An Astonishing Discovery: No Need for a Laser or Heated Inlet

While it would be nice to claim that the discovery of a matrix that spontaneously produces analyte ions when exposed to vacuum was the outcome of the mechanistic understandings gained in previous studies, it was instead unexpected, even though the matrix had been selected for its volatility. During a lab cleaning day, one of the purchased compounds had not been opened so I asked Ellen Inutan to test this compound using low inlet temperature on the LTQ Velos, as well as LSIV on the SYNAPT G2. Amazingly, this orphan compound not only produced relatively good analyte ion abundance with the LTQ inlet at only 50°C, but Ellen noticed that abundant ions were produced using the SYNAPT G2 intermediate pressure MALDI source even before the laser was turned on (Figure 4) [15, 16]! This astonishing discovery is not only analytically useful, but poses a challenge to ionization mechanisms of ESI and MALDI, as well as our own postulates relative to matrix-assisted ionization with and without the use of a laser [20, 65]. We have found no literature precedence that suggests a mechanism whereby gas-phase multiply charged ions are produced without energy input from the solid phase. The process requires a mechanism for charge separation and for producing multiply charged ions of nonvolatile analytes directly from a solid matrix. However, as depicted in Scheme 2 and summarized in Supplementary Table S1, this discovery fills the knowledge gap of the previously described trend in which there is a relationship between the matrix, temperature, and pressure for converting analyte molecules to gas-phase ions.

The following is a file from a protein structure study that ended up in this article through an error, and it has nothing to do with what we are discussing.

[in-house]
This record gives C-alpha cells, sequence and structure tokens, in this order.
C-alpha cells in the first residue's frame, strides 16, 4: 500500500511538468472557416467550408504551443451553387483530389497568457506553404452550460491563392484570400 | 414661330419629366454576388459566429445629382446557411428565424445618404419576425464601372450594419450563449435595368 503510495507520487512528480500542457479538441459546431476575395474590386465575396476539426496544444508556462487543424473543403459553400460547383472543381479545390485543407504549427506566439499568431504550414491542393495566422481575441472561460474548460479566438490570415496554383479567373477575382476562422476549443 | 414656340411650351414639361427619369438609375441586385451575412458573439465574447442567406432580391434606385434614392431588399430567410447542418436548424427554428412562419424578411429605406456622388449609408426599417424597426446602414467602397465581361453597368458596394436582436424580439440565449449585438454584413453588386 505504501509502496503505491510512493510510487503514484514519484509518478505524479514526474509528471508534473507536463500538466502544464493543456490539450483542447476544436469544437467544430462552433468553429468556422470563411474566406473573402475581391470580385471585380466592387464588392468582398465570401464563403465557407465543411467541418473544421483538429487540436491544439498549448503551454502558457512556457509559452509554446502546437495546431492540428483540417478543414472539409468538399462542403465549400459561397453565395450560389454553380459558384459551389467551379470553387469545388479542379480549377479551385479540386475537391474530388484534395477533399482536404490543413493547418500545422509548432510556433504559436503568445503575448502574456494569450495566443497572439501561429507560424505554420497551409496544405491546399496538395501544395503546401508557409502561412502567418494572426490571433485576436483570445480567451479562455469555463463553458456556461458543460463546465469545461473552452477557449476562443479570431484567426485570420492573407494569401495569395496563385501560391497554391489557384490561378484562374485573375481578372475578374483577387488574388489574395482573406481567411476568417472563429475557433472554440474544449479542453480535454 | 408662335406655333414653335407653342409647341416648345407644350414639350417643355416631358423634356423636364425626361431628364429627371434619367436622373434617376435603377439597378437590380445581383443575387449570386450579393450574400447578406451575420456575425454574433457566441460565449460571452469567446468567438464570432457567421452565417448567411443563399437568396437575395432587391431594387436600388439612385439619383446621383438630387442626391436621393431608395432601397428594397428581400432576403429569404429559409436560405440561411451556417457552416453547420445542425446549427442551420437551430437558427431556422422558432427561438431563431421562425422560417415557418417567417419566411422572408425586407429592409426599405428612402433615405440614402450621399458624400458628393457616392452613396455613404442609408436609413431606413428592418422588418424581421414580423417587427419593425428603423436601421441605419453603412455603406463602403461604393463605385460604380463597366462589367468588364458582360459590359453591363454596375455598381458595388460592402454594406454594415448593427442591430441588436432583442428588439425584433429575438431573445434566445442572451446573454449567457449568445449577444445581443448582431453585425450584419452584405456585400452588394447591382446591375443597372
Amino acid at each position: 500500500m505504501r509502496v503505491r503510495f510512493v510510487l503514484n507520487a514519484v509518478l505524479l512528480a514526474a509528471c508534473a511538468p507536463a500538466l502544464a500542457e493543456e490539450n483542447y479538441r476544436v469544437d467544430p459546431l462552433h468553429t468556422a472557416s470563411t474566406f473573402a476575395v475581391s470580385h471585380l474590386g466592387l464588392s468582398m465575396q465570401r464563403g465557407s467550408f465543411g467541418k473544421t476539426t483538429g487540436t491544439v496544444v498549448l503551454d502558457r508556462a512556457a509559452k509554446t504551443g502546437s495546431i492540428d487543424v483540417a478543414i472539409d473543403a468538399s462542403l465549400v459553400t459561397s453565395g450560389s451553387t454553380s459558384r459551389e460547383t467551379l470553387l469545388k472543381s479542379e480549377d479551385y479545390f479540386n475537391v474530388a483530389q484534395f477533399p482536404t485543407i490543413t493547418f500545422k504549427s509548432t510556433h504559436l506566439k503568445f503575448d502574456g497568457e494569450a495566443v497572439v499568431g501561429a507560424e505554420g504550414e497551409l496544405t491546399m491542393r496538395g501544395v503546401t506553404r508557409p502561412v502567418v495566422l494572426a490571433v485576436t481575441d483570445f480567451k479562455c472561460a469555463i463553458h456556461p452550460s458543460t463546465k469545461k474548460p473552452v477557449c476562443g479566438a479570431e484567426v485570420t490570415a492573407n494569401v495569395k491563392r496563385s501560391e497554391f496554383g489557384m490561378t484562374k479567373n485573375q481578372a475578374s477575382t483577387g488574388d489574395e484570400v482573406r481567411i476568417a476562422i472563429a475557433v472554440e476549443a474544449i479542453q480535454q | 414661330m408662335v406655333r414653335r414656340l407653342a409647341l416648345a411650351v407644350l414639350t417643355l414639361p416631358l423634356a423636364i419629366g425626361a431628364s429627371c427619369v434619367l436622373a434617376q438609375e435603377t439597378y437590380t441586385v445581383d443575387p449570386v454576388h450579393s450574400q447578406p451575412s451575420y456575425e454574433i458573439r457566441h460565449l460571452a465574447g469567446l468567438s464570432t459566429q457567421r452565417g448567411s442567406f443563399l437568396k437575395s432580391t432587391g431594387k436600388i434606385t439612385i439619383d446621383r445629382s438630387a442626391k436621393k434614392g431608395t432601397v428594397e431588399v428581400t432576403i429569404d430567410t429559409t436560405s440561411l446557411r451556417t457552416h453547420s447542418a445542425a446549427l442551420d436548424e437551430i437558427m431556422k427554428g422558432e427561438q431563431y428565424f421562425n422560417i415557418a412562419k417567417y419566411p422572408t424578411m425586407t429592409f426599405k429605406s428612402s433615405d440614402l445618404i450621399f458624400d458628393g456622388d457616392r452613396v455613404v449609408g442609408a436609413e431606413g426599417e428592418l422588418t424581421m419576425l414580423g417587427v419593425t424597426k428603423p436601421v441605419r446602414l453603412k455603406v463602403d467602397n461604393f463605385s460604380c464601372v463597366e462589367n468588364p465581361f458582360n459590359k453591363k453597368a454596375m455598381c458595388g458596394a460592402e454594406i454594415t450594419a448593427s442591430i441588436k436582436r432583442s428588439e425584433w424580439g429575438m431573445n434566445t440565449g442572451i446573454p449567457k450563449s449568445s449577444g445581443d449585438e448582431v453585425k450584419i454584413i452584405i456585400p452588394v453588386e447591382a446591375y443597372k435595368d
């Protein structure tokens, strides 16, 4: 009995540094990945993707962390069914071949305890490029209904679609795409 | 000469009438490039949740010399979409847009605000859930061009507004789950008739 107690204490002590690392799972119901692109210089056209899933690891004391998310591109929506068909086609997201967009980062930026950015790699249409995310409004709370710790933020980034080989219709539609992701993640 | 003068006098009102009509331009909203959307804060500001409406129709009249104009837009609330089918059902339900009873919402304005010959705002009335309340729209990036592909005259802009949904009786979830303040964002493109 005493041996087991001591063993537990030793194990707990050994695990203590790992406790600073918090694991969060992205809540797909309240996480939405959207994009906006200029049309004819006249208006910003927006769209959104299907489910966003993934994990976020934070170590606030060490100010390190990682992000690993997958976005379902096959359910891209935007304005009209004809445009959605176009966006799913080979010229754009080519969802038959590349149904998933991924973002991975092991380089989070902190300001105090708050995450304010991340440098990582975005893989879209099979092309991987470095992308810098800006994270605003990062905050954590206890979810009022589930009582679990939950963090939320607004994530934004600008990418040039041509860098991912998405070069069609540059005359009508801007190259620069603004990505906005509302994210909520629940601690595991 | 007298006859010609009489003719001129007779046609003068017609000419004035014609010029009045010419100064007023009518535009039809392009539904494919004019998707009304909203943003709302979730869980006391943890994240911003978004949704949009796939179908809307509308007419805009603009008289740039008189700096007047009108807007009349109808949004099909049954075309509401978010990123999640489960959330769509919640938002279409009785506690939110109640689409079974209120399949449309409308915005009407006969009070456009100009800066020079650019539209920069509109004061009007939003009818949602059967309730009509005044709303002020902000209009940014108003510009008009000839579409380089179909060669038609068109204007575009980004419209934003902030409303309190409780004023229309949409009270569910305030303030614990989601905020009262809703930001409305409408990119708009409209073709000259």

Figure 4
figure4

MAIV-MS of lysozyme, 14.3 kDa (a) total ion chronogram and (b) mass spectrum; (c) MAIV mass spectrum of bovine serum albumin, 66 kDa, acquired on an intermediate pressure MALDI source of a SYNAPT G2 with the laser off using the matrix 3-NBN 22. Red numbers and asterisks indicate the charge states, and blue numbers in the upper right corner of each spectrum provide relative ion abundance. Modified from Figure 1, with permission from Inutan et al. [16]